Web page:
Organizers

Workshop Chairs

Heather Bowles, National Cancer Institute
Barbara Ainsworth, Arizona State University

Program Committee

Elva Arredondo, San Diego State University
Janet Fulton, Centers for Disease Control and Prevention
Jane Gleason Senior, American College of Sports Medicine
Louise Mâsse, University of British Columbia
James Morrow, University of North Texas
Kelley Pettee-Gabriel, University of Nebraska Medical Center
Barbara Sternfeld, Kaiser Permanente
Lynn Walters, American College of Sports Medicine
Gregory Welk, Iowa State University

Resource Development & Dissemination Committee

Catherine Alfano, National Cancer Institute
Steven Hooker, University of South Carolina
Lanay Mudd, Michigan State University
Ashley Wilder Smith, National Cancer Institute

Sponsors

National Cancer Institute

The National Cancer Institute is 1 of 27 Institutes and Centers that comprise the National Institutes of Health (NIH), which is part of the U.S. Department of Health and Human Services (USDHHS). Support for the Measurement of Active and Sedentary Behaviors Workshop is provided through the Applied Research Program (ARP) in the NCI's Division of Cancer Control and Population Sciences. ARP's mission is to understand how cancer care and control activities in the United States influence trends in cancer incidence, morbidity, mortality, and survival. Pursuit of this mission is possible through ARP's support of methodologic research to improve survey data collection and evaluation of data collected through grants, contracts, NCI divisions, and other agencies. These data are used to evaluate patterns and trends in cancer-associated health behaviors and risk factors, health care services, economics, and outcomes, including patient-reported outcomes. Learn more about NCI at www.cancer.gov and ARP at www.appliedresearch.cancer.gov.

American College of Sports Medicine

The American College of Sports Medicine (ACSM) is the largest sports medicine and exercise science organization in the world and is a global leader in health, science, exercise, and fitness. More than 35,000 international, national, and regional ACSM members and certified professionals are dedicated to advancing and integrating scientific research to provide educational and practical applications of exercise science and sports medicine. Learn more about ACSM and find valuable public health resources at www.acsm.org.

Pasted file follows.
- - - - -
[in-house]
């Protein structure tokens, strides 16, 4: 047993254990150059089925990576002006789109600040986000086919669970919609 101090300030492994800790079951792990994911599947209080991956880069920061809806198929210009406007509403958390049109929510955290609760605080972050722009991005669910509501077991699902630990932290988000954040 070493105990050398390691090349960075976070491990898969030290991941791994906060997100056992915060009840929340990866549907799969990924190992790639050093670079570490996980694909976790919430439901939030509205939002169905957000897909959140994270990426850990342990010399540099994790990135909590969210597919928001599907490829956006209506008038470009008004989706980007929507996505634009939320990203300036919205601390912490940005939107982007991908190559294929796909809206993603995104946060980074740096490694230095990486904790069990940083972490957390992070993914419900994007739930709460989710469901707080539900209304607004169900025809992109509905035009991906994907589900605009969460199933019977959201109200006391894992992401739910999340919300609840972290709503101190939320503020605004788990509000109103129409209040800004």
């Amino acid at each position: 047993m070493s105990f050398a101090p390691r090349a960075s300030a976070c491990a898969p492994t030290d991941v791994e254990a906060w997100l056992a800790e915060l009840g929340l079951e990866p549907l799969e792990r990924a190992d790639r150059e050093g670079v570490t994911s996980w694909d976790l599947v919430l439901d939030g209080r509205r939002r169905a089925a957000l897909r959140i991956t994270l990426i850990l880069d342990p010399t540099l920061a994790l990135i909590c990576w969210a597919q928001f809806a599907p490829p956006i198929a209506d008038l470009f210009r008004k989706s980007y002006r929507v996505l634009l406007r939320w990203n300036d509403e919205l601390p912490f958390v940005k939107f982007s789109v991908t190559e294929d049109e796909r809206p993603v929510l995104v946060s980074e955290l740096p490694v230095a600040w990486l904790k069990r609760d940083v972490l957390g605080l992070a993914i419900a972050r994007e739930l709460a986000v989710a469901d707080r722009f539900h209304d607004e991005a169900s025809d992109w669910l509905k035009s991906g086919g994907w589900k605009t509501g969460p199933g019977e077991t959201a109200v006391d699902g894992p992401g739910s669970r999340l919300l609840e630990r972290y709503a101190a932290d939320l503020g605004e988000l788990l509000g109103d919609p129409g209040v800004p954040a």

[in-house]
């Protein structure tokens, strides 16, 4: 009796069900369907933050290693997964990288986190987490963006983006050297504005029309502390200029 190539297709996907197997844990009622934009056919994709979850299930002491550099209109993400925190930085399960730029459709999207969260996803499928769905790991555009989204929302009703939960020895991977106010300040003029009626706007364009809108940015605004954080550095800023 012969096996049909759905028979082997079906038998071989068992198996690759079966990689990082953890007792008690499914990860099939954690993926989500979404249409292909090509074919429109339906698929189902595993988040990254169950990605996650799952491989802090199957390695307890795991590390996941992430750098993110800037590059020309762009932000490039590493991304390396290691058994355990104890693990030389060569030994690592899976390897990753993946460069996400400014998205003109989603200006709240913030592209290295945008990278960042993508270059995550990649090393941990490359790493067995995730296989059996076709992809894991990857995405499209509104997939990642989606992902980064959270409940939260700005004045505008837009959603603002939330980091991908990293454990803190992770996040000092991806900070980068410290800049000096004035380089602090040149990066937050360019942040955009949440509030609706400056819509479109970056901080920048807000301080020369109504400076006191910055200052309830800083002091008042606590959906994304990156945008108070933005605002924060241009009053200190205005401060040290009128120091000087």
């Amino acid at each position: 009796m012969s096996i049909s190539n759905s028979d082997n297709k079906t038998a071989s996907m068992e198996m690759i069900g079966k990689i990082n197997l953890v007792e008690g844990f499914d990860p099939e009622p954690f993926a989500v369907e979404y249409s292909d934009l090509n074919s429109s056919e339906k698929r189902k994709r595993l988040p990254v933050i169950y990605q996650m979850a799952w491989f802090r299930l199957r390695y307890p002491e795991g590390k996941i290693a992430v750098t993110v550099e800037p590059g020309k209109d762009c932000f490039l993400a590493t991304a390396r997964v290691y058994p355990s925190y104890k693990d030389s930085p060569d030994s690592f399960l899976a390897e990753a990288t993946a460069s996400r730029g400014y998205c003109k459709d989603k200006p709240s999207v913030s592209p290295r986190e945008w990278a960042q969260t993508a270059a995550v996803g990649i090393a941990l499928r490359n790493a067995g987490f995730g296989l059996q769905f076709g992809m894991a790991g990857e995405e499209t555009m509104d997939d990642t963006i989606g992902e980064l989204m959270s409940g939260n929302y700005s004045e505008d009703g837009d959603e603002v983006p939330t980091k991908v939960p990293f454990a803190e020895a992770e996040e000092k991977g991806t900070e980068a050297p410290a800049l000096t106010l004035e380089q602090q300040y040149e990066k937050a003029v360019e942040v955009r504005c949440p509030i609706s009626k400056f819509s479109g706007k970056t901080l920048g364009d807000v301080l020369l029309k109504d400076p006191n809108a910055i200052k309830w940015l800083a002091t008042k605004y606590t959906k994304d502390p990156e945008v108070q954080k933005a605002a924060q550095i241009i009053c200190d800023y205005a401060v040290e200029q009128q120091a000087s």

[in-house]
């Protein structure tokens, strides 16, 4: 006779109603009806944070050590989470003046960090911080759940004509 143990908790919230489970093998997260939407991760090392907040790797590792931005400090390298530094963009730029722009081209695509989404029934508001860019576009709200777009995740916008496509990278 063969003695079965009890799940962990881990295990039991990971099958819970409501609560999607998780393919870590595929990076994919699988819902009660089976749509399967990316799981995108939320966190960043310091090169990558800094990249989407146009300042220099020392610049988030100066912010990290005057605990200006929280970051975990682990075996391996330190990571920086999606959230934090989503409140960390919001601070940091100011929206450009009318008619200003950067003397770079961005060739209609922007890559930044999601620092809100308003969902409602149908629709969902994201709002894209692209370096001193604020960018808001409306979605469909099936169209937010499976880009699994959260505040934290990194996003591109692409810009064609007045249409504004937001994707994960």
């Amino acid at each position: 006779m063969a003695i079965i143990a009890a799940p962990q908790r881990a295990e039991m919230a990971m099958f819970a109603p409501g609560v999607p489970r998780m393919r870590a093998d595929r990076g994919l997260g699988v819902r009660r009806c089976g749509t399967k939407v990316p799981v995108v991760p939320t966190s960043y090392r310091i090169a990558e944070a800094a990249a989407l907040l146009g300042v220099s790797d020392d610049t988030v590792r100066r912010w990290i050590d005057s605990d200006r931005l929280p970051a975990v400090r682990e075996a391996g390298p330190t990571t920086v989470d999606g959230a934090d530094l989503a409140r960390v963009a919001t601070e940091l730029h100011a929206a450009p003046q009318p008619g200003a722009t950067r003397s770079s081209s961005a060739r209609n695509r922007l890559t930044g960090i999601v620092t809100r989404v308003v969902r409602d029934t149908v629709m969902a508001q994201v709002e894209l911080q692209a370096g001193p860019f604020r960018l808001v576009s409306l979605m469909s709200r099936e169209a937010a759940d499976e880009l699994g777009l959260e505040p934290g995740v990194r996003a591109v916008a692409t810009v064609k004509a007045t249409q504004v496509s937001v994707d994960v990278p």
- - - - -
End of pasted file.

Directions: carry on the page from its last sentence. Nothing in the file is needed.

Centers for Disease Control and Prevention, Physical Activity and Health Branch

The Physical Activity and Health Branch (PAHB) is one of four branches in the Division of Nutrition, Physical Activity and Obesity and employs about 20 full-time staff as well as fellows, interns, students and visiting scholars with expertise in epidemiology, biostatistics, exercise physiology, preventive medicine, nutrition, health education, behavioral science, and evaluation. The PAHB is responsible for conducting surveillance of physical activity, performing epidemiologic research into the health effects and determinants of physical activity and health outcomes, developing and evaluating evidence-based interventions, and providing training on public health strategies for promotion of physical activity. PAHB's mission is to understand and promote physical activity to enhance health and quality of life and its guiding principles are to perform evidence-based public health research and practice with a focus on translating science to practice at the population level. Our overarching vision is "Active People in an Activity-Friendly World".

National Institutes of Health Office of Disease Prevention

The Office of Disease Prevention (ODP) is in the Division of Program Coordination, Planning and Strategic Initiatives (DPCPSI) within the NIH Office of the Director. Its mission is to foster, coordinate, and assess disease prevention and health promotion research that seeks to improve the public's health and quality of life, and reduce disease burden in the United States. The office coordinates prevention activities across the NIH and collaborates with other federal agencies, academic institutions, nongovernmental organizations, and the private sector in the formulation of research initiatives and policies that promote public health. The ODP staff members serve as NIH representatives on a number of trans-agency activities, and their role focuses on ensuring a science base in planning of prevention initiatives; facilitating inclusion of scientific expertise in national public health programs; and representing the perspective and knowledge base of NIH research in disease prevention and health promotion activities. To carry out its diverse responsibilities, ODP also has three other units: the Office of Medical Applications of Research, the Office of Rare Diseases, and the Office of Dietary Supplements. Learn more about the ODP at www.prevention.nih.gov.

National Collaborative on Childhood Obesity Research

The National Collaborative on Childhood Obesity Research (NCCOR) brings together three of the nation's leading research funders-the NIH, CDC, and the Robert Wood Johnson Foundation (RWJF)-in a public-private collaboration to accelerate progress on reversing the epidemic of overweight and obesity among U.S. youth. Motivated by a shared sense of urgency to reverse the tide of childhood obesity, especially in those populations and communities at highest risk, NCCOR goals are to improve the efficiency, effectiveness, and application of childhood obesity research. NCCOR focuses its efforts on projects to meet areas of need related to strengthening the nation's research tools and infrastructure, discovering what works, and communicating and spreading effective interventions more rapidly. Learn more about NCCOR at www.nccor.org.